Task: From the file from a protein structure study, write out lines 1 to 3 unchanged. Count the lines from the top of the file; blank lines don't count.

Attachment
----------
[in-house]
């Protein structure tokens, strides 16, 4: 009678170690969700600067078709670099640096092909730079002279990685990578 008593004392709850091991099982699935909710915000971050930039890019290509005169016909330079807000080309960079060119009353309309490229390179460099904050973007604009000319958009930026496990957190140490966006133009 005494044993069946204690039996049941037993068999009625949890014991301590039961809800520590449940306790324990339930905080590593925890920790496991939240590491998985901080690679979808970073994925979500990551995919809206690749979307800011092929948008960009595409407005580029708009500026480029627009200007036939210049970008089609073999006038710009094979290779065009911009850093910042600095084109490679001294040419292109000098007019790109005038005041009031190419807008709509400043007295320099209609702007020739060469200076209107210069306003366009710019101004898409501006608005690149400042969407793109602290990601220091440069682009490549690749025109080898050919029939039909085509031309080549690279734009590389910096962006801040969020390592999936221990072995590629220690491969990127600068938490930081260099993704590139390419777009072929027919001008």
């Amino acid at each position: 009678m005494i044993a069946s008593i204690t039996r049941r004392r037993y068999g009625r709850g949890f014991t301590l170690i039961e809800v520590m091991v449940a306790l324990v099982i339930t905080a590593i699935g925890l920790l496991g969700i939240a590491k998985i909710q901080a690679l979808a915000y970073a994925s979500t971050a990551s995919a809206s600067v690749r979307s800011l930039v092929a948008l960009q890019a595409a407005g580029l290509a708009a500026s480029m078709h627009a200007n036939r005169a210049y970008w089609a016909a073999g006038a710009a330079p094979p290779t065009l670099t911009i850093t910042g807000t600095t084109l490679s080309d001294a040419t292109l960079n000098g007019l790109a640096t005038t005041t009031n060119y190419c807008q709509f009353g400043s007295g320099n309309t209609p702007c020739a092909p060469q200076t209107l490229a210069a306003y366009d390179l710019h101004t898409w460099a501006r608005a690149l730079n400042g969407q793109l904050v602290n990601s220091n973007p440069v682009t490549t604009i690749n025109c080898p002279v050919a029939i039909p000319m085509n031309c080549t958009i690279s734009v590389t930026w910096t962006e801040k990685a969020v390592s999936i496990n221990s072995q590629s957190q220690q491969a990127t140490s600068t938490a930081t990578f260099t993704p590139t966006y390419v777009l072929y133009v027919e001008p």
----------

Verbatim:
[in-house]
């Protein structure tokens, strides 16, 4: 009678170690969700600067078709670099640096092909730079002279990685990578 008593004392709850091991099982699935909710915000971050930039890019290509005169016909330079807000080309960079060119009353309309490229390179460099904050973007604009000319958009930026496990957190140490966006133009 005494044993069946204690039996049941037993068999009625949890014991301590039961809800520590449940306790324990339930905080590593925890920790496991939240590491998985901080690679979808970073994925979500990551995919809206690749979307800011092929948008960009595409407005580029708009500026480029627009200007036939210049970008089609073999006038710009094979290779065009911009850093910042600095084109490679001294040419292109000098007019790109005038005041009031190419807008709509400043007295320099209609702007020739060469200076209107210069306003366009710019101004898409501006608005690149400042969407793109602290990601220091440069682009490549690749025109080898050919029939039909085509031309080549690279734009590389910096962006801040969020390592999936221990072995590629220690491969990127600068938490930081260099993704590139390419777009072929027919001008």
């Amino acid at each position: 009678m005494i044993a069946s008593i204690t039996r049941r004392r037993y068999g009625r709850g949890f014991t301590l170690i039961e809800v520590m091991v449940a306790l324990v099982i339930t905080a590593i699935g925890l920790l496991g969700i939240a590491k998985i909710q901080a690679l979808a915000y970073a994925s979500t971050a990551s995919a809206s600067v690749r979307s800011l930039v092929a948008l960009q890019a595409a407005g580029l290509a708009a500026s480029m078709h627009a200007n036939r005169a210049y970008w089609a016909a073999g006038a710009a330079p094979p290779t065009l670099t911009i850093t910042g807000t600095t084109l490679s080309d001294a040419t292109l960079n000098g007019l790109a640096t005038t005041t009031n060119y190419c807008q709509f009353g400043s007295g320099n309309t209609p702007c020739a092909p060469q200076t209107l490229a210069a306003y366009d390179l710019h101004t898409w460099a501006r608005a690149l730079n400042g969407q793109l904050v602290n990601s220091n973007p440069v682009t490549t604009i690749n025109c080898p002279v050919a029939i039909p000319m085509n031309c080549t958009i690279s734009v590389t930026w910096t962006e801040k990685a969020v390592s999936i496990n221990s072995q590629s957190q220690q491969a990127t140490s600068t938490a930081t990578f260099t993704p590139t966006y390419v777009l072929y133009v027919e001008p």